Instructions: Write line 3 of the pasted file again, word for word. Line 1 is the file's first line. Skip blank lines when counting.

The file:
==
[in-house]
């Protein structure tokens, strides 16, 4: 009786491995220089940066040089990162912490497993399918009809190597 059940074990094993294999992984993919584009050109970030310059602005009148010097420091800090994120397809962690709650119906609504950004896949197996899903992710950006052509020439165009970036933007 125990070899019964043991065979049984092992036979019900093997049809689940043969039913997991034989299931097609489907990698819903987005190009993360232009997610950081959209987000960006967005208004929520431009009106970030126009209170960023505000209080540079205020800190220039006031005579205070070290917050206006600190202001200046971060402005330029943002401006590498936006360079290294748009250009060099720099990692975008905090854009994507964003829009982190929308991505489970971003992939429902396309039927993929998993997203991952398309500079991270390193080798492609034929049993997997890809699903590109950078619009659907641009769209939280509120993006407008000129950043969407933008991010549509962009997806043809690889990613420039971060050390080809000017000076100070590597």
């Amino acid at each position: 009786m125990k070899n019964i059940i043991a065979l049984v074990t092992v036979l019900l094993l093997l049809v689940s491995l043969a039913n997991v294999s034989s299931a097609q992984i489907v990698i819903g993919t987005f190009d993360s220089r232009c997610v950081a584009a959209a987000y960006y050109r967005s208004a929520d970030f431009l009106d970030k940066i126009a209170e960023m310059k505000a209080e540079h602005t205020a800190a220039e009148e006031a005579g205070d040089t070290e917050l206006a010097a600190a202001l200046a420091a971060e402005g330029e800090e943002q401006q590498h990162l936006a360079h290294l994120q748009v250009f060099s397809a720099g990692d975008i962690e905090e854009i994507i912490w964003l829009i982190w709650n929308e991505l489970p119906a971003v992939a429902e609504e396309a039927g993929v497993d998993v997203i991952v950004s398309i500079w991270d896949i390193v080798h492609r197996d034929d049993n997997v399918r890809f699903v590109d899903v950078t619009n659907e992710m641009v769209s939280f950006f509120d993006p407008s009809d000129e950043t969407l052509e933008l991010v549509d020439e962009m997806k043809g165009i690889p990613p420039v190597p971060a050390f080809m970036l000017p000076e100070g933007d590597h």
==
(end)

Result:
């Amino acid at each position: 009786m125990k070899n019964i059940i043991a065979l049984v074990t092992v036979l019900l094993l093997l049809v689940s491995l043969a039913n997991v294999s034989s299931a097609q992984i489907v990698i819903g993919t987005f190009d993360s220089r232009c997610v950081a584009a959209a987000y960006y050109r967005s208004a929520d970030f431009l009106d970030k940066i126009a209170e960023m310059k505000a209080e540079h602005t205020a800190a220039e009148e006031a005579g205070d040089t070290e917050l206006a010097a600190a202001l200046a420091a971060e402005g330029e800090e943002q401006q590498h990162l936006a360079h290294l994120q748009v250009f060099s397809a720099g990692d975008i962690e905090e854009i994507i912490w964003l829009i982190w709650n929308e991505l489970p119906a971003v992939a429902e609504e396309a039927g993929v497993d998993v997203i991952v950004s398309i500079w991270d896949i390193v080798h492609r197996d034929d049993n997997v399918r890809f699903v590109d899903v950078t619009n659907e992710m641009v769209s939280f950006f509120d993006p407008s009809d000129e950043t969407l052509e933008l991010v549509d020439e962009m997806k043809g165009i690889p990613p420039v190597p971060a050390f080809m970036l000017p000076e100070g933007d590597h």